Our story about a third of practices having to interrupt their routine appointments in the last 12 months received extensive media coverage. I found the broader media response interesting.
There was, of course, much lament about the long waits for patients (although they are diminishing). But I also noticed a lot of sympathy for GPs on this. Even the Daily Mail had a front page it was, in a way, blaming the state of general practice on the lack of GPs rather than GPs being hardworking golfers.
My team and I were invited to appear on the radio to provide commentary. Because it was a relatively generic story about the state of GP, it helped us focus on the messages we should be sending from Pulse and about GP as a whole.
Whether we like it or not, getting sympathetic listening from the wider media is important. And I don’t think the profession has always done that. I’m not saying these posts are guaranteed to turn the tide of public opinion, but I do think they can help get more sympathetic press:
Appointments up, number of GPs down: I’ve written about this in the past, but it’s the mantra the profession needs to recite whenever the media starts discussing the crisis in GP. It’s simple math – of course patients will wait longer, and that’s the fault of the government, not the GPs.
Focus on the effect of exhausted GPs on patients: It’s completely unfair, but the media will talk more about GP burnout if we insist on what it means for patients – which we have done with our workload surveys. ‘Your safety is at risk as GPs work 13 hour days’ will make headlines; “General practitioners are exhausted because of the 13-hour days” will not make as much noise.
GPs are as frustrated as patients: I think this is probably not emphasized enough. I think it has been clearly established that GPs are overworked and burnt out. But on top of that, the problem of long waits and deteriorating results is felt even more by GPs, who are unable to provide the level of care they know they are capable of and – remember – are themselves patients and relatives of patients.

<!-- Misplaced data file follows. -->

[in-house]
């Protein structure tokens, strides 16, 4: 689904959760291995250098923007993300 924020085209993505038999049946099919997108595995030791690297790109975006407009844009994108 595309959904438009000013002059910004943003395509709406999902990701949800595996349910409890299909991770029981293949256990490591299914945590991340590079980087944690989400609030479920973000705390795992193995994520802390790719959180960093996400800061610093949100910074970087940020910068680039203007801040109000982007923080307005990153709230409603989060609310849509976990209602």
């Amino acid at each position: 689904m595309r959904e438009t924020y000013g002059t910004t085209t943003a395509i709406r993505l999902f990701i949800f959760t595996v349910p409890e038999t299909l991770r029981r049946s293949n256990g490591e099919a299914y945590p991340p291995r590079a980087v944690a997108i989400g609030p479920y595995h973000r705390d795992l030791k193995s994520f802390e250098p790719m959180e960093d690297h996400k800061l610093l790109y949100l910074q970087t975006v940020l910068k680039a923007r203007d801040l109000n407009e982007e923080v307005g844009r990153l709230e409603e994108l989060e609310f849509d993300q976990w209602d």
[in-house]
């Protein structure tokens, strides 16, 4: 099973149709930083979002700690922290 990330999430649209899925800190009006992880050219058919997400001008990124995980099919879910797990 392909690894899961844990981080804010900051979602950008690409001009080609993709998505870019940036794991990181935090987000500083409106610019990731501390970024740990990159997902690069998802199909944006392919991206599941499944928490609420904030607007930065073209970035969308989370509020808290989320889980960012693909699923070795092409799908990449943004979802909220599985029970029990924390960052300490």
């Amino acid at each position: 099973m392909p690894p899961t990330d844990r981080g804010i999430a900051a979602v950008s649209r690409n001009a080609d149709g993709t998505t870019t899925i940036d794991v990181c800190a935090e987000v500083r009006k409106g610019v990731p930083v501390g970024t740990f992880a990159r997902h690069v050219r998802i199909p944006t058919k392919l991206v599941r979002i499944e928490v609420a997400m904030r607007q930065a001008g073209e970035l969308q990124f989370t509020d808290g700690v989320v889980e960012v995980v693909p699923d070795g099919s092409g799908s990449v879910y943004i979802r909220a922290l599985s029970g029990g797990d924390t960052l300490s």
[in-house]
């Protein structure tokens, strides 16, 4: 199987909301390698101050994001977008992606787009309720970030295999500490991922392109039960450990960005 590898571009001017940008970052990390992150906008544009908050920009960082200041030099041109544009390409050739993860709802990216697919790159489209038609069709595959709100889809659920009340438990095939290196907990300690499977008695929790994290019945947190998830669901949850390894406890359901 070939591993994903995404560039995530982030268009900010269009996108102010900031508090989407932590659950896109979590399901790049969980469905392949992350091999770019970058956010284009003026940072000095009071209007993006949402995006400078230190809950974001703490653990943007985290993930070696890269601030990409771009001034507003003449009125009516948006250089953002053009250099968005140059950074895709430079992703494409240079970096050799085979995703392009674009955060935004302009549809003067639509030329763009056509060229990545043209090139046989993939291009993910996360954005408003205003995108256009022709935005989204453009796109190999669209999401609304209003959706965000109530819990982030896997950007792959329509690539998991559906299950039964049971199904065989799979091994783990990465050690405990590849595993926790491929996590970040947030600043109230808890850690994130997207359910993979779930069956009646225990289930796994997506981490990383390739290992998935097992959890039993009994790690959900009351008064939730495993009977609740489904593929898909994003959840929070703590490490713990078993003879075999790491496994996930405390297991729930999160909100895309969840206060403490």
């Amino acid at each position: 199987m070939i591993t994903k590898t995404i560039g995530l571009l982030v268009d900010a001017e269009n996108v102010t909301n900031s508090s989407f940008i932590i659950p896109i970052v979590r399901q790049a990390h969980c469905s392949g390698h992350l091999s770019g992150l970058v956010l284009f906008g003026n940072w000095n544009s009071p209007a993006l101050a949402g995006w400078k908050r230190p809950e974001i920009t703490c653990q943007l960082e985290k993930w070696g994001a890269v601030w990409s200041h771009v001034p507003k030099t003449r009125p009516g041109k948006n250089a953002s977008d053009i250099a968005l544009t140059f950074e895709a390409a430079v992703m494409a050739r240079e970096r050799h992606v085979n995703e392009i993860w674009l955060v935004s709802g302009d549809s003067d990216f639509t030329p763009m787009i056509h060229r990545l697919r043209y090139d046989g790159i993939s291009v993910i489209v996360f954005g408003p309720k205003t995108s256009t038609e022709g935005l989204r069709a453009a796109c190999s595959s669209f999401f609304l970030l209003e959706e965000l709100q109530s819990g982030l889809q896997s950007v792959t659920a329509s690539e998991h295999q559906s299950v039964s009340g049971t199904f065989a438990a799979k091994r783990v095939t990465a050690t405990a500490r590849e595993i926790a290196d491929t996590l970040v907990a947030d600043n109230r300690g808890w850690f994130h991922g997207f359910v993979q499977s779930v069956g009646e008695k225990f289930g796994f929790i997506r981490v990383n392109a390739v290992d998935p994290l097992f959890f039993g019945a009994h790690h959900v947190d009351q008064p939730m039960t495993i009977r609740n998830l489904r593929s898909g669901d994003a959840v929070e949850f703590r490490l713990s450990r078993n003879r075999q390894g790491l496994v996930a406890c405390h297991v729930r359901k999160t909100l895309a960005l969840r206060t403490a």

Primary and secondary care problems have the same root cause: Similarly, the tension within the medical profession needs to be addressed. Primary care is under stress and secondary care is under stress. One is not the cause of the other – they have the same root cause, namely the underfunding of health services at a time of greater demand, and the even worse underfunding of services supports that help prevent health problems, such as social care, housing and public health. services. General practitioners blaming specialists and vice versa does not help anyone.
The unfair truth is that GPs (like teachers, social workers, civil servants) are an easy punching bag. But aligning their interests with those of the wider population – of which they are a part – may even give the profession a fair hearing, which would be a refreshing change.
Jaimie Kaffash is editor-in-chief of Pulse. Follow him on Twitter @jkaffash or email him at [email protected]